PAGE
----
The displacement of Asotracampo Tamarindo is currently underway. Riot police, bulldozers, and a group of civilans armed with machetes have started demolishing the homes of local families; the vast majority displaced from other regions by Colombia’s armed conflict. These families have nowhere to go and their human rights and dignity as individuals and as a community of subsistance farmers are being violated.
This photo is of our team observing as city officials and the riot police arrived this morning.
March was a big month for our team in the Peace Community of San José de Apartadó. The team started off with a round of meetings in Apartadó, including meetings with the local office of the UN High Commissioner for Refugees, Ombudsman Office, the Urabá Police, and finally the 17th Brigade, which operates in San José de Apartadó. We held these meetings to express concerns about violations of the Geneva Conventions and protection measures that are guaranteed to the Peace Community and to gather information about the region to keep the team safe.
Then Adilah left the initial training in Bogotá to join the team in the field just in time to accompany with Nikki to a nearby Peace Community hamlet. On March 23rd, Adilah, Nikki, and Michaela all joined in the celebrations of the San José Peace Community’s 18th anniversary – 18 years of being a community that actively resists all armed forces in the area.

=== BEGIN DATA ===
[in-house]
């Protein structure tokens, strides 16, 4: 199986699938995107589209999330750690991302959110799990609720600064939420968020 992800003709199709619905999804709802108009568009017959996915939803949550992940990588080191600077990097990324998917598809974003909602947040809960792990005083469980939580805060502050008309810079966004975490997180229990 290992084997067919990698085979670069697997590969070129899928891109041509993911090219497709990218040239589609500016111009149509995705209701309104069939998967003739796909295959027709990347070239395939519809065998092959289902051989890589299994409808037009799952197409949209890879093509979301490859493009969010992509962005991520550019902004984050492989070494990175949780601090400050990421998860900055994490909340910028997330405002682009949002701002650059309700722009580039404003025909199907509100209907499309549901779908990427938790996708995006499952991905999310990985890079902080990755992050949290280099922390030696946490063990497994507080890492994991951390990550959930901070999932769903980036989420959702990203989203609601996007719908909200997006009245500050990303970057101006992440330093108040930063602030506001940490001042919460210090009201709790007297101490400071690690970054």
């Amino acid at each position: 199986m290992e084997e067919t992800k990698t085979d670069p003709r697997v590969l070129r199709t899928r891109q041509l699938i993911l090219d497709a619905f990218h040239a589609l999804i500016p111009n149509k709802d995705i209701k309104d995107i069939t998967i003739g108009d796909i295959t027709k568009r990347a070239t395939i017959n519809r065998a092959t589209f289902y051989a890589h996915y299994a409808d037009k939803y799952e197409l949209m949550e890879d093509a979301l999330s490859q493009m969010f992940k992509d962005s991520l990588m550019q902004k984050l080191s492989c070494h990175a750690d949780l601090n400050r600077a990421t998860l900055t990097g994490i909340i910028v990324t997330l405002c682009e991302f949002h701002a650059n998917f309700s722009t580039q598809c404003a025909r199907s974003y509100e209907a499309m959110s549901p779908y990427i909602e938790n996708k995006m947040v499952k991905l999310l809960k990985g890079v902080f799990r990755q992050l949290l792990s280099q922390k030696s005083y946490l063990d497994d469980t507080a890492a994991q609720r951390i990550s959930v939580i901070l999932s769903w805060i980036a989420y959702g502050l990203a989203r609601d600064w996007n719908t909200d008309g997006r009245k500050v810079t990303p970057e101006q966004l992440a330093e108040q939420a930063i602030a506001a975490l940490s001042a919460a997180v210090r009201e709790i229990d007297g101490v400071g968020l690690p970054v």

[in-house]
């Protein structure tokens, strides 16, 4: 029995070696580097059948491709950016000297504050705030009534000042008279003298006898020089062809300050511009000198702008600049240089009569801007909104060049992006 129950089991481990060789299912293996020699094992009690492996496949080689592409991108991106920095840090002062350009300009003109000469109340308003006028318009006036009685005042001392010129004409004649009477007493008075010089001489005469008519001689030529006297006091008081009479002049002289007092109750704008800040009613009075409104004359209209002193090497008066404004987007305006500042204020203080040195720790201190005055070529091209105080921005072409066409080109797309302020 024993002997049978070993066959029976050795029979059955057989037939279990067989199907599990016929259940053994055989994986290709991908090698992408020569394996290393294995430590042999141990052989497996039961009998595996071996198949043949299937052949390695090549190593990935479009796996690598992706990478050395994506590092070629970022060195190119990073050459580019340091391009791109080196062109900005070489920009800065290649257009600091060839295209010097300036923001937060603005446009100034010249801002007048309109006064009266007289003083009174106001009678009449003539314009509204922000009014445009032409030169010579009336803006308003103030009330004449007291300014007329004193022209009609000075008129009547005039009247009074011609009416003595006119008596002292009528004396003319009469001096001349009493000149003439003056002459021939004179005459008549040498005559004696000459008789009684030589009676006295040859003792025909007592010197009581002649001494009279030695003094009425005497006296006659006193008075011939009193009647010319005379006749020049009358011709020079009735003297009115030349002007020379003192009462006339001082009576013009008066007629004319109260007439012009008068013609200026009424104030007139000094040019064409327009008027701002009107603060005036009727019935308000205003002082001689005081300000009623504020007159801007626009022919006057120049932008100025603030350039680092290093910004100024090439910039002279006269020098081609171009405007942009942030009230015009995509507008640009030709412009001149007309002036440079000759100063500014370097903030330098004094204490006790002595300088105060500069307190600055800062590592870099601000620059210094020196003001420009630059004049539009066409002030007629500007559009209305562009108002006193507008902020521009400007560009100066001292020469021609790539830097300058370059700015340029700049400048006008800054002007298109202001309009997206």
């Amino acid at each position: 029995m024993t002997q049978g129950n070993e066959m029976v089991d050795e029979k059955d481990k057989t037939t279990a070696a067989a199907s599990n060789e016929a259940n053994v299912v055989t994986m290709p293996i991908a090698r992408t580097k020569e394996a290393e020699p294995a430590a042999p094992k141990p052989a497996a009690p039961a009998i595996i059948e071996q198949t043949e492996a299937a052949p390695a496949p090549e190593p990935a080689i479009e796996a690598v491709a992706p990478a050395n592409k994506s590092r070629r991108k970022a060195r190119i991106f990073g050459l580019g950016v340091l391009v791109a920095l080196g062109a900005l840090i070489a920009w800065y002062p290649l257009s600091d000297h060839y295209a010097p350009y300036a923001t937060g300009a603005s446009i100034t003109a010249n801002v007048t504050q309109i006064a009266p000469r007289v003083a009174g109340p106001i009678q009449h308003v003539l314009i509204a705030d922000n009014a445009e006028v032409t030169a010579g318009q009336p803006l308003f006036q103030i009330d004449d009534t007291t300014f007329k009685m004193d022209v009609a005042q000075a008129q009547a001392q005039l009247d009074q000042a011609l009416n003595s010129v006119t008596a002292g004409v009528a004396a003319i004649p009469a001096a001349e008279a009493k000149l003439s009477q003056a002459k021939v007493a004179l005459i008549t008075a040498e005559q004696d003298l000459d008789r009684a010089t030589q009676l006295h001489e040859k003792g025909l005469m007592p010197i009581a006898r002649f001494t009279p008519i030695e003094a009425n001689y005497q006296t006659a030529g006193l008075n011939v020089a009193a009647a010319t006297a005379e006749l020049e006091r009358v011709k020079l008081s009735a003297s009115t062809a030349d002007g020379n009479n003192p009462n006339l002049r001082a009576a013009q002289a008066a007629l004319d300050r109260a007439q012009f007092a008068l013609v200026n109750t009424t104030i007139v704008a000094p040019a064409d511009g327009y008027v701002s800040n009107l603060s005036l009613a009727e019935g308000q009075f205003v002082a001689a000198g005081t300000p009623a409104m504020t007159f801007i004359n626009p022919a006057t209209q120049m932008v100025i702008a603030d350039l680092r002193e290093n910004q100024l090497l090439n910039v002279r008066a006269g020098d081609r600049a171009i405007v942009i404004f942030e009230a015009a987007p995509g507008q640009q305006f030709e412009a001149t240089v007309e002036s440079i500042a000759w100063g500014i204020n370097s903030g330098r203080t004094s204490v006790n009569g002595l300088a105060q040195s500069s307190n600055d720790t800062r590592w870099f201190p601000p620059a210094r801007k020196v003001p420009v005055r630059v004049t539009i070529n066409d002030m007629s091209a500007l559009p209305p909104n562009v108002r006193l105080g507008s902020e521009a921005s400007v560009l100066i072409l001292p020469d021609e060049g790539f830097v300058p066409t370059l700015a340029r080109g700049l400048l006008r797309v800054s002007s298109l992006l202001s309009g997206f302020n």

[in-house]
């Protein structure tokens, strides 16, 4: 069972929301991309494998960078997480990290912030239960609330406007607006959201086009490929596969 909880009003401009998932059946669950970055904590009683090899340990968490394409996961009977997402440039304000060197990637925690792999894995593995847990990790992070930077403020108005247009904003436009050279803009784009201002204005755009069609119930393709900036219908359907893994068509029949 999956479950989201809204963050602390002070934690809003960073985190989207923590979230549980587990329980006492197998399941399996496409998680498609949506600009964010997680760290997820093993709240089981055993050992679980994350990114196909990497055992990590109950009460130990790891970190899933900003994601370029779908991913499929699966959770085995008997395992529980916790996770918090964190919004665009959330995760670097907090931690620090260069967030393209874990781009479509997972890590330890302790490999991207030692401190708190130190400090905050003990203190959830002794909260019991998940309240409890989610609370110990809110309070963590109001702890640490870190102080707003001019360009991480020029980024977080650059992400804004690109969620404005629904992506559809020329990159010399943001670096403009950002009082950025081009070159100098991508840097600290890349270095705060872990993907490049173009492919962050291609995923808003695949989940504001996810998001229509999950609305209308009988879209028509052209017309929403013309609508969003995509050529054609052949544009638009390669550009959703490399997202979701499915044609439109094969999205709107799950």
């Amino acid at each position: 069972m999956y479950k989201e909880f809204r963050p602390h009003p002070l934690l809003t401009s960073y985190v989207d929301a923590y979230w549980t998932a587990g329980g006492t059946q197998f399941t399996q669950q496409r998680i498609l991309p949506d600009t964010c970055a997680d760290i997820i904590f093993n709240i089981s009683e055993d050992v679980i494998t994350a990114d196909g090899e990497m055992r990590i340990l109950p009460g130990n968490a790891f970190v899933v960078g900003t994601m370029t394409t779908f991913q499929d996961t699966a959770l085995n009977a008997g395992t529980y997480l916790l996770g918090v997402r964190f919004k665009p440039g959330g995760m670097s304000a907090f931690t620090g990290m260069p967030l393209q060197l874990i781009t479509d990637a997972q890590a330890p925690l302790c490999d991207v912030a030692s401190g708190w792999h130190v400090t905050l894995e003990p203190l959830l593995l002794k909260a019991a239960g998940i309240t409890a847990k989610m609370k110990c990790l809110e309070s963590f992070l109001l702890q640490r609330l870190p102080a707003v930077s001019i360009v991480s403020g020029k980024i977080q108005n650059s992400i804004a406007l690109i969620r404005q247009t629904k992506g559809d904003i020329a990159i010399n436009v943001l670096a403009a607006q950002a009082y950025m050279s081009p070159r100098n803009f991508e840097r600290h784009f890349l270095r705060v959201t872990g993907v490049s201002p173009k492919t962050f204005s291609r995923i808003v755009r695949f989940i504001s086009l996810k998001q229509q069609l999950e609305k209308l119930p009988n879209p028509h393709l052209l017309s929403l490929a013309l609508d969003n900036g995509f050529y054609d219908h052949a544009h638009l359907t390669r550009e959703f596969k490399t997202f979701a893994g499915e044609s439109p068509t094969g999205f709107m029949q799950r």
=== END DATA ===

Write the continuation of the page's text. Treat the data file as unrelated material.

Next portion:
The news of peace negotiations have received an overwhelmingly positive response, both among Colombian political forces and in the international community. A spokesperson for the U.S. State Department, at a press conference on August 28, said it welcomes “any efforts to end the hemisphere’s longest-running conflict and to bring about lasting peace in Colombia”. A similar statement was issuedby U.N. General Secretary Ban Ki-moon, through spokesperson Martin Nesirky.
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